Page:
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‘It’s been a nightmare’: Long COVID patient details struggle to recovery

A Denham Springs woman has spent the last six months recovering from COVID, and she is still fighting to have a normal life.
Published: Jun. 21, 2022 at 11:05 PM CDT
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BATON ROUGE, La. (WAFB) - Most people can recover from COVID after about two weeks but not Carla Bielkiewicz.

“It was a nightmare. It’s been a nightmare,” Bielkiewicz said.

Bielkiewicz tested positive for COVID the day after Christmas in December 2021, but she was not vaccinated.

In a matter of days, she was placed on a ventilator, and weeks later she was paralyzed from the waist down.

“The only thing I could wiggle was my feet. Nothing else. My head and my feet, and one finger,” Bielkiewicz said.

She said there was a point that doctors told her family to say their goodbyes.

“They were told that I might not make it. They told them to prepare,” Bielkiewicz said.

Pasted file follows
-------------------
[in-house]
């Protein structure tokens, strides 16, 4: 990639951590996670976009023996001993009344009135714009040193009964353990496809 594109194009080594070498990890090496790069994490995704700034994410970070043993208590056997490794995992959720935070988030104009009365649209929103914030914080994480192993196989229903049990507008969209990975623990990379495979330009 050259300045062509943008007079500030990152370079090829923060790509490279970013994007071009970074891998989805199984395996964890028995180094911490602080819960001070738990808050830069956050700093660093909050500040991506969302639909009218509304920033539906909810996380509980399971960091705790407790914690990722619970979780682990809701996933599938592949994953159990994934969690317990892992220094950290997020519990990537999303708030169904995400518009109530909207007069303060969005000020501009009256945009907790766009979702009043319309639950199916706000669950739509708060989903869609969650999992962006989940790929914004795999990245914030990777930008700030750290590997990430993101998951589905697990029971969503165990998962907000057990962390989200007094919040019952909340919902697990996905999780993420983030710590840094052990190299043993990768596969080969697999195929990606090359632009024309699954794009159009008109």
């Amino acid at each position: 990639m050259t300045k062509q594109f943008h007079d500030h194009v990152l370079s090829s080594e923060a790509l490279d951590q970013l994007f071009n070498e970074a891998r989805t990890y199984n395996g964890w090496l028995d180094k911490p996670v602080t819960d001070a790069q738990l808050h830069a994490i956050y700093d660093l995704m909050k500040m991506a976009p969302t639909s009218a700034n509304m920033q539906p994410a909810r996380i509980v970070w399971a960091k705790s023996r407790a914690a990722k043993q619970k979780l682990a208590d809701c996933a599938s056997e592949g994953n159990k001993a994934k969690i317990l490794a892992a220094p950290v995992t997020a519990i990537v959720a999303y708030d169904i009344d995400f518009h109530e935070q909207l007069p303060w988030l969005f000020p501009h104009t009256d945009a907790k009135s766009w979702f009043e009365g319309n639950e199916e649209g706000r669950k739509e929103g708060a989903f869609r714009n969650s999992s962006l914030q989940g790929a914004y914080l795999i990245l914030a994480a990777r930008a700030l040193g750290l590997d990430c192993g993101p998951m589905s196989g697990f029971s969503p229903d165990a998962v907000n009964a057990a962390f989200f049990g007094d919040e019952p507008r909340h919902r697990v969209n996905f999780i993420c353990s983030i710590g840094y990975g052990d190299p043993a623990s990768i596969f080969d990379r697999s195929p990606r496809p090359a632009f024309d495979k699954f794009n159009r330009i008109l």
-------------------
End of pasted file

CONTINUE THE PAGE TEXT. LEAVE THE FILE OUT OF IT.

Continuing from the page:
Bielkiewicz managed to pull through months later, but her fight was far from over.

She has what doctors call ‘Long COVID.’

This is a condition where someone still experiences symptoms weeks, and even months after catching the virus. In this case, Bielkiewicz is going on six consecutive months with symptoms. She says she had to learn how to walk and breathe on her own again. 

“I’m my mother’s caregiver. I’m my husband’s caregiver at home. So not being able to go home and do what I need to do felt useless. So many times, I laid up in the hospital bed crying because I couldn’t do what I wanted and needed to do. My responsibilities,” Bielkiewicz said.

Since each case of Long COVID is unique, experts are still trying to figure out how cases can begin. 

“I’ve seen people a year out that are continuing their therapy in our outpatient department a year out and they still have oxygen requirements. Some of them are still using walkers and some not,” said Kellye Chappellie, a physical therapist from Baton Rouge Rehab Hospital.

Carla has made progress over the last few weeks at the Baton Rouge Rehab Hospital, but she has a long way to go. 

“It is a long road, a long road,” Chappellie said. However, this staff is determined to get her back to a somewhat normal life. 

“I’m determined just as much as they are mentally that I’m going to get back my life,” Bielkiewicz said.

Bielkiewicz will get discharged Wednesday, June 22. She hopes sharing her story will continue to make people take COVID seriously and take the proper steps to stay safe against the virus.

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